Jonathan Schofield on tricky CGIs, and big plans in Salford, Alty and Prestwich
Manchester Cathedral demolished by cunning CGIs
The ugly and troublesome blight of Shambles West between Deansgate and the River Irwell is getting sorted. Work has already started on the southern end of the site where the Renaissance Hotel has squatted to transform it into the Treehouse Hotel. Now the northern end of the site is to get a tower if planning is approved. The total cost of both projects will be upwards of £200m and comes via US company Starwood. The tower will be 27 storeys high and contain 300 flats. As usual the height is not included in the information but comparing with other towers around the city centre the building will be around 80m or 260ft high.
The design is by Jon Matthews Architects and is a stepped back at the top with precast sandstone panels as a nod to Manchester Cathedral, a corner kick away to the north east. Ah, yes the Cathedral. Take a look at the CGIs here and the Cathedral’s seemingly been demolished. Cunning visuals these. A tree in one literally hides the Cathedral tower, while the other is a view from the southern porch of the Cathedral which means the viewer has their back to it.
The good news is there will be a considerable investment to the public realm here and down by the river. There will be retail units and restaurants too. But the sixties tragedy of City Central tower (formerly Highland House) by Leach Rhodes Walker is not only a hideous building but also far too close to the Cathedral, damaging views of the old building. The proposed tower is identical in height to that sixties nasty and will block more views of the Cathedral while hemming it in even more tightly.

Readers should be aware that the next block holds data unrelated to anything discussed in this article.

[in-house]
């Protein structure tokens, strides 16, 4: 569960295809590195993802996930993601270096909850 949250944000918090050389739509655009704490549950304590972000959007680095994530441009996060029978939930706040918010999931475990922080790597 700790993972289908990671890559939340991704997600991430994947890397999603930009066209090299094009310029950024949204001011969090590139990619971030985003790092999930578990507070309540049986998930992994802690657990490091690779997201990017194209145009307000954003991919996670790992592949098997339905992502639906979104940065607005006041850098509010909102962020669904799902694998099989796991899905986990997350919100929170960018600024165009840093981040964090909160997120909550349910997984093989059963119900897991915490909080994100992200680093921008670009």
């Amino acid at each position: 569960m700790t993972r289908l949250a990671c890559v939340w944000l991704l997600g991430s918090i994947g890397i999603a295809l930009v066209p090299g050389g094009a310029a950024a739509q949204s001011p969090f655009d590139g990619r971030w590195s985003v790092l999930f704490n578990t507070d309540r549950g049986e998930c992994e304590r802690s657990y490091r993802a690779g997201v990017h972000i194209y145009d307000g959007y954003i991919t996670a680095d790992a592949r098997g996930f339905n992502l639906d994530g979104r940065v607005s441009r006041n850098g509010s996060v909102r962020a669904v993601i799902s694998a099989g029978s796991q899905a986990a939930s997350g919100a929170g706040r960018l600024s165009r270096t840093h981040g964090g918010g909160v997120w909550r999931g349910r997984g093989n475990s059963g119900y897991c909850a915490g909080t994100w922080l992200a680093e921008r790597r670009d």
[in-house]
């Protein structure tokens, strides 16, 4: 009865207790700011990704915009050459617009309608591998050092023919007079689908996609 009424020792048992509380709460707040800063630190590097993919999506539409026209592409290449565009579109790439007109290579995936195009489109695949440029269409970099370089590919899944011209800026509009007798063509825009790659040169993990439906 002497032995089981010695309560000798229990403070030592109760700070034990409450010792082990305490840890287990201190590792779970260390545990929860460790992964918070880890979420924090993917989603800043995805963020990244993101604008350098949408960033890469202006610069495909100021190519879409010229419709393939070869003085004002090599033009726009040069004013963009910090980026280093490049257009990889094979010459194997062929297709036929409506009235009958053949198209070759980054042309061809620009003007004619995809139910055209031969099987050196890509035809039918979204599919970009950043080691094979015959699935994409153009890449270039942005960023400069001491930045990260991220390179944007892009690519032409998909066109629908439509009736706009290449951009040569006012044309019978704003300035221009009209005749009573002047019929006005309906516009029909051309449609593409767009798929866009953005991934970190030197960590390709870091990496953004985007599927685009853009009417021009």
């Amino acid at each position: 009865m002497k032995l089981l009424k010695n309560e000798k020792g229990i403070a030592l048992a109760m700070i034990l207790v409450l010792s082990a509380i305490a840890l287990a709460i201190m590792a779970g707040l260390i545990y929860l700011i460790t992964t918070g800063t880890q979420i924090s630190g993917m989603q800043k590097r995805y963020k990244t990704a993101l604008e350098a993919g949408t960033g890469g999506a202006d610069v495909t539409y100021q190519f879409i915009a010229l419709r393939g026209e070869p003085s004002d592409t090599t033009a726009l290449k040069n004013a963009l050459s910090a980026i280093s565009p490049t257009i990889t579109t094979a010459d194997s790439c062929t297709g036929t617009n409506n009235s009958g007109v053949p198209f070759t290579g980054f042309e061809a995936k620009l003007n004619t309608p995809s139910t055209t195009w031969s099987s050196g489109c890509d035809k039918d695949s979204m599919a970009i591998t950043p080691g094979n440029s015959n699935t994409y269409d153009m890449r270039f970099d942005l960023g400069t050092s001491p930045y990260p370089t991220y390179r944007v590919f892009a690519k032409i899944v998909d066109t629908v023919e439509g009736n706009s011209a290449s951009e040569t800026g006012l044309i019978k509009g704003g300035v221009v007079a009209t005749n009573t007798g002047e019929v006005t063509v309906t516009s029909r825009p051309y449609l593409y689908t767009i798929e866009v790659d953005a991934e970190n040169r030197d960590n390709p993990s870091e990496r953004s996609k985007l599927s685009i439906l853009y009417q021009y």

Is such a tall structure needed? Couldn’t it be maybe just ten storeys but bulkier lower down to deliver extra space and make the financing add up? Of course, something needs to be done, but visual trickery as displayed in some of the CGIs doesn’t help make the case for the proposed tower. There is to be a public consultation.
Salford has a masterplan out now for the Chapel Street area which includes ideas about what to do about City Central tower. This will be discussed in a full article in the near future.
More Piccadilly palaver with £25m international design competition
Plans to improve Piccadilly Gardens come round more frequently than birthdays in the Seven Brother’s brewery empire. Recently Manchester City Council has announced plans to launch an international design competition centred around the area. Guess what, the idea is to produce "a world-class space". The latter is presently the most hackneyed epithet in the town planner's lexicon. What else should we expect, a revamp based on the best Barnsley has to offer?